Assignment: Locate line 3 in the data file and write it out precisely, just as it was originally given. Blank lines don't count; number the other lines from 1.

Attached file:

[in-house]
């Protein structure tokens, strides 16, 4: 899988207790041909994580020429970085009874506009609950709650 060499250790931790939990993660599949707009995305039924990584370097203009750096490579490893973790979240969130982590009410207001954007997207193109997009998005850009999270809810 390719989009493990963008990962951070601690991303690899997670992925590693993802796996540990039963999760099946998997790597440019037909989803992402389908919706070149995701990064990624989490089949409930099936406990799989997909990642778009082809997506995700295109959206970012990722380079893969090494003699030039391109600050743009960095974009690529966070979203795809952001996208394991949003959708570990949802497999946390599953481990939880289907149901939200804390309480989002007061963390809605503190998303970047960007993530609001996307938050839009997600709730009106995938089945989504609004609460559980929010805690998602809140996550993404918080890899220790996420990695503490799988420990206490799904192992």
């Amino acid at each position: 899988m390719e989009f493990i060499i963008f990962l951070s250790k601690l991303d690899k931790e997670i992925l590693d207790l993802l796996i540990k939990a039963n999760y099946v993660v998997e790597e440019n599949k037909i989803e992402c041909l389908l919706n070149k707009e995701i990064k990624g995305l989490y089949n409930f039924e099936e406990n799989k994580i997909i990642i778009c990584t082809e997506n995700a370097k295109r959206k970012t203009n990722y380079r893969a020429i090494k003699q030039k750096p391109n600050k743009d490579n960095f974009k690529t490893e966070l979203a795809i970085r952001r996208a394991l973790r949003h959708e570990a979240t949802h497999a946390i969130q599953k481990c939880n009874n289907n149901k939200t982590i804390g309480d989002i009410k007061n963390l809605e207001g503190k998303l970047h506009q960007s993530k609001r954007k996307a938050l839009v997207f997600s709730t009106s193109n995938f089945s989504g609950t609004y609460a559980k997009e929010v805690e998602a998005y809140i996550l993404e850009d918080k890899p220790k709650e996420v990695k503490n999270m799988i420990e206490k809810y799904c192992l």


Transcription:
């Amino acid at each position: 899988m390719e989009f493990i060499i963008f990962l951070s250790k601690l991303d690899k931790e997670i992925l590693d207790l993802l796996i540990k939990a039963n999760y099946v993660v998997e790597e440019n599949k037909i989803e992402c041909l389908l919706n070149k707009e995701i990064k990624g995305l989490y089949n409930f039924e099936e406990n799989k994580i997909i990642i778009c990584t082809e997506n995700a370097k295109r959206k970012t203009n990722y380079r893969a020429i090494k003699q030039k750096p391109n600050k743009d490579n960095f974009k690529t490893e966070l979203a795809i970085r952001r996208a394991l973790r949003h959708e570990a979240t949802h497999a946390i969130q599953k481990c939880n009874n289907n149901k939200t982590i804390g309480d989002i009410k007061n963390l809605e207001g503190k998303l970047h506009q960007s993530k609001r954007k996307a938050l839009v997207f997600s709730t009106s193109n995938f089945s989504g609950t609004y609460a559980k997009e929010v805690e998602a998005y809140i996550l993404e850009d918080k890899p220790k709650e996420v990695k503490n999270m799988i420990e206490k809810y799904c192992l």